Back in May I visited architect Laura Clark’s extraordinary home in South London, which I mentioned briefly in this post, promising an update as soon as it had been published. Here it is, in all its glory, as it appeared the Telegraph Magazine two weekends ago.
If you click on the images they will enlarge so that you can read the feature properly.
I am a fantastically nosy person and never happier than when poking around someone else’s house. Rather convenient then that my work as an interiors journalist allows me to do this rather a lot. Over the years I have visited many hundreds of homes ranging from country houses with vast estates to council-owned flats on vast estates. I’ve seen church conversions, pub conversions, but I have to say that this loo was a first.
Despite the misgivings of all my friends when I told them what I was writing about – their biggest concerns being that it might smell or be dank or dark or poky, or all of these things - I was completely won over by Laura’s home, particularly by the amazing light which floods into the space through the little glass bricks set into the pavement overhead.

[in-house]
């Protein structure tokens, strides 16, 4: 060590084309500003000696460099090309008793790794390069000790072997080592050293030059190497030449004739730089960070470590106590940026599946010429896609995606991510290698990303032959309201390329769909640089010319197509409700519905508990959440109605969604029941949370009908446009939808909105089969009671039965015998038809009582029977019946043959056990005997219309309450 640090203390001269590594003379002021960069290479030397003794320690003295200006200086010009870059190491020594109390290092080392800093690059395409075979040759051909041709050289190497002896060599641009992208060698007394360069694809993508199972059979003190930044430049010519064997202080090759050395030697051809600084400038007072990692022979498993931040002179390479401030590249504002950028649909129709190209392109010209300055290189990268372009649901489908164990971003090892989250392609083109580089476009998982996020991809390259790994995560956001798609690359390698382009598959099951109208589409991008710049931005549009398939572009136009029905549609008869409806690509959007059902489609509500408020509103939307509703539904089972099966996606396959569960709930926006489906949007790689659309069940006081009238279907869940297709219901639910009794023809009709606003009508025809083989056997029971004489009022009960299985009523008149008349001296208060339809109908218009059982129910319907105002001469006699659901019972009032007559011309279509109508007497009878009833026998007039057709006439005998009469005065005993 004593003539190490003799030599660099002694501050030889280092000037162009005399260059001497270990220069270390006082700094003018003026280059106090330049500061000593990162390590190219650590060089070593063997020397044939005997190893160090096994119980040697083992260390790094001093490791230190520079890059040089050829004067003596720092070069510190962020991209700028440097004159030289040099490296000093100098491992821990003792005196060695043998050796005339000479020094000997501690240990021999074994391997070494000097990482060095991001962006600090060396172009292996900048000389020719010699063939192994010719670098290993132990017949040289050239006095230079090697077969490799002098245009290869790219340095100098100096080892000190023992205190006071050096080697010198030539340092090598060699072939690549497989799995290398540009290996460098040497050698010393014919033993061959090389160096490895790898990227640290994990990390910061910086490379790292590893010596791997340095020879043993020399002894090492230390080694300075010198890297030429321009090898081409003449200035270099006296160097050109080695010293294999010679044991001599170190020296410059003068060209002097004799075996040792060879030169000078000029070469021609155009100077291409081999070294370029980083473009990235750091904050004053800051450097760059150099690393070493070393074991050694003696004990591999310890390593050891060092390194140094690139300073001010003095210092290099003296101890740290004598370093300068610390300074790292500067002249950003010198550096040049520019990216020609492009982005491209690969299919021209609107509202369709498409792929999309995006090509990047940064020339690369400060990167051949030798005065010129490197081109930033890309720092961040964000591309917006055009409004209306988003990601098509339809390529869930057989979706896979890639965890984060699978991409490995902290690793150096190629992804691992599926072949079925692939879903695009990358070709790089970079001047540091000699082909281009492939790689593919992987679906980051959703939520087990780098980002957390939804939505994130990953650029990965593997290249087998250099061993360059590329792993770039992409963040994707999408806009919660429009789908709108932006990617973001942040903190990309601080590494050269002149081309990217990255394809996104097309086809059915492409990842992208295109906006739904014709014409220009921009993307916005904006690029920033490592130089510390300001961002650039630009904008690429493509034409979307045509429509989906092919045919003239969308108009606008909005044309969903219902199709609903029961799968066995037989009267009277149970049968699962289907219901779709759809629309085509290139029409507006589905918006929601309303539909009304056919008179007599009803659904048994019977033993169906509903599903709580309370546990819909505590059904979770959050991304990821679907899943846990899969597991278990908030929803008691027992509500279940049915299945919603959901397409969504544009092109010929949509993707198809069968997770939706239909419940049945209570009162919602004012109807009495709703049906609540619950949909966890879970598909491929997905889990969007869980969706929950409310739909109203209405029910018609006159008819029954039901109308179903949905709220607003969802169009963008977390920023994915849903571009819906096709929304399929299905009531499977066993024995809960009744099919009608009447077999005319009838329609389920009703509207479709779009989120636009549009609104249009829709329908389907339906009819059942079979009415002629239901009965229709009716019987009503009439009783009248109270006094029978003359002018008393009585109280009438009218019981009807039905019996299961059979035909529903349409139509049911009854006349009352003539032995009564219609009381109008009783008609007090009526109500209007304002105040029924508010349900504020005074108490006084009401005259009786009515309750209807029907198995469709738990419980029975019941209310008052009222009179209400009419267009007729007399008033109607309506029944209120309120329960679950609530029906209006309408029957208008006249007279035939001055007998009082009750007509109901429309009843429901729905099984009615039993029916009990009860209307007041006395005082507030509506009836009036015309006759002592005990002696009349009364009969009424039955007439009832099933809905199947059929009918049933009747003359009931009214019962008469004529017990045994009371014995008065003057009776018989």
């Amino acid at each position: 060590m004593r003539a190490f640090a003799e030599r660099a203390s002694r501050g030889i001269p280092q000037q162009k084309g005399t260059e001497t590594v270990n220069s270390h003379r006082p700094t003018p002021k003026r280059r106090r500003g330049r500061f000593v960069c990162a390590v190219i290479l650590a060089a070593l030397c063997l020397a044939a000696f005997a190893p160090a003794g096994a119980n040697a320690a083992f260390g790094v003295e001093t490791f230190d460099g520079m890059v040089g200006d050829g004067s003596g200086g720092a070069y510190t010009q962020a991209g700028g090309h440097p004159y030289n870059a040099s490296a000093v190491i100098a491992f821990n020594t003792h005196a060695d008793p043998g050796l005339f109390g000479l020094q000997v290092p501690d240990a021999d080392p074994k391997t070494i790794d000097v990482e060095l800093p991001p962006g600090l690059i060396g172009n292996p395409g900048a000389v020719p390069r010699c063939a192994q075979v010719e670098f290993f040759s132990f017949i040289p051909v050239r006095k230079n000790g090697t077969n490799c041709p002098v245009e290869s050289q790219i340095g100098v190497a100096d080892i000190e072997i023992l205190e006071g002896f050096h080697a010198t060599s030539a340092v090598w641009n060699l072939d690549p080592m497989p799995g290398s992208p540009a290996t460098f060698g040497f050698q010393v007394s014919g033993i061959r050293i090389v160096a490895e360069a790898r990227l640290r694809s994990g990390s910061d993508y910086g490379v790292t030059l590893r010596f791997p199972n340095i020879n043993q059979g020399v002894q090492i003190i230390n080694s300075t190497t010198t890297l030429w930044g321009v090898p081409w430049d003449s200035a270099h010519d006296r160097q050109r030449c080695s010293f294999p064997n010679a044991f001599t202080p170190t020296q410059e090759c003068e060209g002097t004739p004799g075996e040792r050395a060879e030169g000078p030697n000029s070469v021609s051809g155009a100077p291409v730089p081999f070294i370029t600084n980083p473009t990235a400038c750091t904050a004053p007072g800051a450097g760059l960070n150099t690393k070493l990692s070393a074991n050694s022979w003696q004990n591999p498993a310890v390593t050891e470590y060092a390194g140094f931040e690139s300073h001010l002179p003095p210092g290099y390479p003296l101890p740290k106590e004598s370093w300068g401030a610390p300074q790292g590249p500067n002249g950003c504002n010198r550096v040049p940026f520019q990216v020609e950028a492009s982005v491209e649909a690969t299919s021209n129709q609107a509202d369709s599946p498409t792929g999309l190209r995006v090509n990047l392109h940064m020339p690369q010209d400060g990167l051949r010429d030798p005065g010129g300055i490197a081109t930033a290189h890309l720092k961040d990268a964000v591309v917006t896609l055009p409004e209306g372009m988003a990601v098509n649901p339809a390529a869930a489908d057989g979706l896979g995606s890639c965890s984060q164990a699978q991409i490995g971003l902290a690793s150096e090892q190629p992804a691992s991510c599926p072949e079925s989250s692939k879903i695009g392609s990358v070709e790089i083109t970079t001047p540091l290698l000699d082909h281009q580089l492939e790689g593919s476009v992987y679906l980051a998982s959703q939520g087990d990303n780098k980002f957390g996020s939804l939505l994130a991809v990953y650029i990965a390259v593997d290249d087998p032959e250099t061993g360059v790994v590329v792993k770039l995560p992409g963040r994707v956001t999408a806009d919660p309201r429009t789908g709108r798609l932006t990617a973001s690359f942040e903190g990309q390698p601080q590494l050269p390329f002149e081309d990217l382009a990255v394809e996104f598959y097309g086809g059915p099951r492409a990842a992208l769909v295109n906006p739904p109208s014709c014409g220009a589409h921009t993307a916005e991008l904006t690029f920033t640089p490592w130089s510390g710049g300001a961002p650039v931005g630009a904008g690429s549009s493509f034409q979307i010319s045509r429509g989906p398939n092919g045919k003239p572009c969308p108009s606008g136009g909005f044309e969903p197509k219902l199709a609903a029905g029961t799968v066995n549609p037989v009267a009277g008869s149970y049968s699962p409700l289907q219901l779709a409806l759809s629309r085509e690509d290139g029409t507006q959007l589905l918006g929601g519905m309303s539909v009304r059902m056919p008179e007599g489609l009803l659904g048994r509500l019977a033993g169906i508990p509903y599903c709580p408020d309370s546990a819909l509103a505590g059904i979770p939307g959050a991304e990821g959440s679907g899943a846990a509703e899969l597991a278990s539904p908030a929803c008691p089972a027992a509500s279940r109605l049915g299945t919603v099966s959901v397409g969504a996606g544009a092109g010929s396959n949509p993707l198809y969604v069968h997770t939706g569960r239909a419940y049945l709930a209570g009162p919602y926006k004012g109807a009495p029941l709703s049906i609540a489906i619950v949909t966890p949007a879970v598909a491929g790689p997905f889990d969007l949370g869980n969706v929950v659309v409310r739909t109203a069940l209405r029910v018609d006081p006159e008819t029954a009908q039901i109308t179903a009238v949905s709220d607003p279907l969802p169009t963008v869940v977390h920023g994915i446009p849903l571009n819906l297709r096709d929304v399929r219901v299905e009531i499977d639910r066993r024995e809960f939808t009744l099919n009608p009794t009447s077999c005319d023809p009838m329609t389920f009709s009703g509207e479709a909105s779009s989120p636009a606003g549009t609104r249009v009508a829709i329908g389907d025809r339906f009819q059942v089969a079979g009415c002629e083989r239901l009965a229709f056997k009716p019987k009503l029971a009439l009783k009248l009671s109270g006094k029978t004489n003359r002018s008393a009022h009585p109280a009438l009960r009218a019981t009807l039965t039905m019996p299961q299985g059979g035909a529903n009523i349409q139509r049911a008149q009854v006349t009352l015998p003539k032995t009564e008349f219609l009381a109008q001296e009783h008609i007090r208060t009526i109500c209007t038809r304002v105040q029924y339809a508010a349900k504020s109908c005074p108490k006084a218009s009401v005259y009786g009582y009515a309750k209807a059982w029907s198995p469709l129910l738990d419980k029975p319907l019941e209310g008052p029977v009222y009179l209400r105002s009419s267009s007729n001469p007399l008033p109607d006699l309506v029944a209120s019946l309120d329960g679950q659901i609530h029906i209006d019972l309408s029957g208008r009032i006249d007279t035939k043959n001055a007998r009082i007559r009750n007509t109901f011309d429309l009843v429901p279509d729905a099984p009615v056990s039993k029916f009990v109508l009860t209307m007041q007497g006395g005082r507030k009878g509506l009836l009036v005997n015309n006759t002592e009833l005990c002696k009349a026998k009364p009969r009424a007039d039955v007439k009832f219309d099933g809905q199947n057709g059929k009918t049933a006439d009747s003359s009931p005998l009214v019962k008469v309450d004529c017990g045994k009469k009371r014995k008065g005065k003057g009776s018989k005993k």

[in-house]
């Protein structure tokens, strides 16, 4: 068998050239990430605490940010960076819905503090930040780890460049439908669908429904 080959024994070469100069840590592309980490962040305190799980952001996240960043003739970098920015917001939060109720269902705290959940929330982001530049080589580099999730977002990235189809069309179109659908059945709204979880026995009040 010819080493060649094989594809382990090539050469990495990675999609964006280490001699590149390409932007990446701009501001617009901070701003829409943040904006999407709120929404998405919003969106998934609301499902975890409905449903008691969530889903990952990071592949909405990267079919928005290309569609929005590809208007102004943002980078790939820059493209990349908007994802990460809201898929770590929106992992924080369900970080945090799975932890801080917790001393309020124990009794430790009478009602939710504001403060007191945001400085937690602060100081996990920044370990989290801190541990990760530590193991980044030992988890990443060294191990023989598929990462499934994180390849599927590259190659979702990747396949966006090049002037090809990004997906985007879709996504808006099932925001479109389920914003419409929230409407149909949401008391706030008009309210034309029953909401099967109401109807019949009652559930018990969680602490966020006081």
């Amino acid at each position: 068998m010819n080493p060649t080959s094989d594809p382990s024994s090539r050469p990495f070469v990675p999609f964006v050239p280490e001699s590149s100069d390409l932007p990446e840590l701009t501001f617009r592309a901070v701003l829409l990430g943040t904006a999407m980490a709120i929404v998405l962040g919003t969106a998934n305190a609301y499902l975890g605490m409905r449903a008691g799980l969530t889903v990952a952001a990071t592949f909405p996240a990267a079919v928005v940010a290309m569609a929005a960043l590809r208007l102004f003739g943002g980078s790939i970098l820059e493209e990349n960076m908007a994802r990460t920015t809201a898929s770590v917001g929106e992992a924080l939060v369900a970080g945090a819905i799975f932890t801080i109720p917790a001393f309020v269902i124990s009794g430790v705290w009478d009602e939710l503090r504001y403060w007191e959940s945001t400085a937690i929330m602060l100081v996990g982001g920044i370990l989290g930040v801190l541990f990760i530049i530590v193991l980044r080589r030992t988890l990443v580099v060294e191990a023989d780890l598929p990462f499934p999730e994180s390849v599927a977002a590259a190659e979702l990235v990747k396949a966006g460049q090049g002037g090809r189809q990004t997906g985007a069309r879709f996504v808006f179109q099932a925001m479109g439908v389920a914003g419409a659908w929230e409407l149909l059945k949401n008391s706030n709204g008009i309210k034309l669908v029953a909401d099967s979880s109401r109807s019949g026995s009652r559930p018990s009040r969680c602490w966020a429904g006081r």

I would be lying if I said that I loved each and every one of the places I’ve written about, but I can truthfully say that I have been inspired by all of them in one way or another: the clever use of space, the canny use of cheap and simple materials, or maybe a fresh and unusual take on something ubiquitous like an Ikea bookcase or a length of ticking. But what always impresses me, regardless of whether or not the interior is to my personal taste, is the way in which these homes so clearly reflect the personalities of their creators.
In the case of Laura’s house (which, incidentally, I do love), it’s her sense of humour that shines through, and nowhere more than her wonderfully kitsch and risqué 70s porn wall in the walk-in wardrobe.
Laura’s house will also be featured in George Clarke’s new series Micro Designs which starts on Channel 4 some time in November.